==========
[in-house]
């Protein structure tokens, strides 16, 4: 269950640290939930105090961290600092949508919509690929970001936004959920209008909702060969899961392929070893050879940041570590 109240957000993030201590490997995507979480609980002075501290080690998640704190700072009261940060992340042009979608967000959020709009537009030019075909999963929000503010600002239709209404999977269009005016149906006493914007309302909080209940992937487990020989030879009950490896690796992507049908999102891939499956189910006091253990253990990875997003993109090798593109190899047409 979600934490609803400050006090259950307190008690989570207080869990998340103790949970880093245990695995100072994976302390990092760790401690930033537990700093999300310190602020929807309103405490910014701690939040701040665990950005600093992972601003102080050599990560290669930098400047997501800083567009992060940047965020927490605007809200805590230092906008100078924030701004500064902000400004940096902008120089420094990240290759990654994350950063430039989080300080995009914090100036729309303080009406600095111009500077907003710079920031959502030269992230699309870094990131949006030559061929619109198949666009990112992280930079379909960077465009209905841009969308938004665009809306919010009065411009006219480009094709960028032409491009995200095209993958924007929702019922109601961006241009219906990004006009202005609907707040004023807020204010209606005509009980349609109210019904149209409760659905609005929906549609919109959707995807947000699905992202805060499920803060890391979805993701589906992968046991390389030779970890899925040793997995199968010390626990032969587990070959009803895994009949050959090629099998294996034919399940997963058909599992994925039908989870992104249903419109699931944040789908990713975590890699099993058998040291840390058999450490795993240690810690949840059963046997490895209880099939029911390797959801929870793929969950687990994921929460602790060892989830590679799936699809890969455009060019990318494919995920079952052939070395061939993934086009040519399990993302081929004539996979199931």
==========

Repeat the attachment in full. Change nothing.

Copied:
[in-house]
């Protein structure tokens, strides 16, 4: 269950640290939930105090961290600092949508919509690929970001936004959920209008909702060969899961392929070893050879940041570590 109240957000993030201590490997995507979480609980002075501290080690998640704190700072009261940060992340042009979608967000959020709009537009030019075909999963929000503010600002239709209404999977269009005016149906006493914007309302909080209940992937487990020989030879009950490896690796992507049908999102891939499956189910006091253990253990990875997003993109090798593109190899047409 979600934490609803400050006090259950307190008690989570207080869990998340103790949970880093245990695995100072994976302390990092760790401690930033537990700093999300310190602020929807309103405490910014701690939040701040665990950005600093992972601003102080050599990560290669930098400047997501800083567009992060940047965020927490605007809200805590230092906008100078924030701004500064902000400004940096902008120089420094990240290759990654994350950063430039989080300080995009914090100036729309303080009406600095111009500077907003710079920031959502030269992230699309870094990131949006030559061929619109198949666009990112992280930079379909960077465009209905841009969308938004665009809306919010009065411009006219480009094709960028032409491009995200095209993958924007929702019922109601961006241009219906990004006009202005609907707040004023807020204010209606005509009980349609109210019904149209409760659905609005929906549609919109959707995807947000699905992202805060499920803060890391979805993701589906992968046991390389030779970890899925040793997995199968010390626990032969587990070959009803895994009949050959090629099998294996034919399940997963058909599992994925039908989870992104249903419109699931944040789908990713975590890699099993058998040291840390058999450490795993240690810690949840059963046997490895209880099939029911390797959801929870793929969950687990994921929460602790060892989830590679799936699809890969455009060019990318494919995920079952052939070395061939993934086009040519399990993302081929004539996979199931």